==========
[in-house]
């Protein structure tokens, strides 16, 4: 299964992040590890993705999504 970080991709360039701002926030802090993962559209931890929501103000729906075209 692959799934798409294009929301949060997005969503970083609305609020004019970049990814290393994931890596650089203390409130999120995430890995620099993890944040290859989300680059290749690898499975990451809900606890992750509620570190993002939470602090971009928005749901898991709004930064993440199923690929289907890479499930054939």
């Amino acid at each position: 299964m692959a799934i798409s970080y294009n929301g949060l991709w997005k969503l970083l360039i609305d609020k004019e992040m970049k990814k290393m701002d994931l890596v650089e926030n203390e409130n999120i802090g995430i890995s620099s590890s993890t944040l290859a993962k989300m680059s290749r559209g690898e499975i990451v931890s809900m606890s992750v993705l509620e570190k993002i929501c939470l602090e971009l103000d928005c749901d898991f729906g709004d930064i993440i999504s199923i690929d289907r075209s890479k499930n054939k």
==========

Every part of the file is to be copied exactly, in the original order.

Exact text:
[in-house]
């Protein structure tokens, strides 16, 4: 299964992040590890993705999504 970080991709360039701002926030802090993962559209931890929501103000729906075209 692959799934798409294009929301949060997005969503970083609305609020004019970049990814290393994931890596650089203390409130999120995430890995620099993890944040290859989300680059290749690898499975990451809900606890992750509620570190993002939470602090971009928005749901898991709004930064993440199923690929289907890479499930054939």
């Amino acid at each position: 299964m692959a799934i798409s970080y294009n929301g949060l991709w997005k969503l970083l360039i609305d609020k004019e992040m970049k990814k290393m701002d994931l890596v650089e926030n203390e409130n999120i802090g995430i890995s620099s590890s993890t944040l290859a993962k989300m680059s290749r559209g690898e499975i990451v931890s809900m606890s992750v993705l509620e570190k993002i929501c939470l602090e971009l103000d928005c749901d898991f729906g709004d930064i993440i999504s199923i690929d289907r075209s890479k499930n054939k």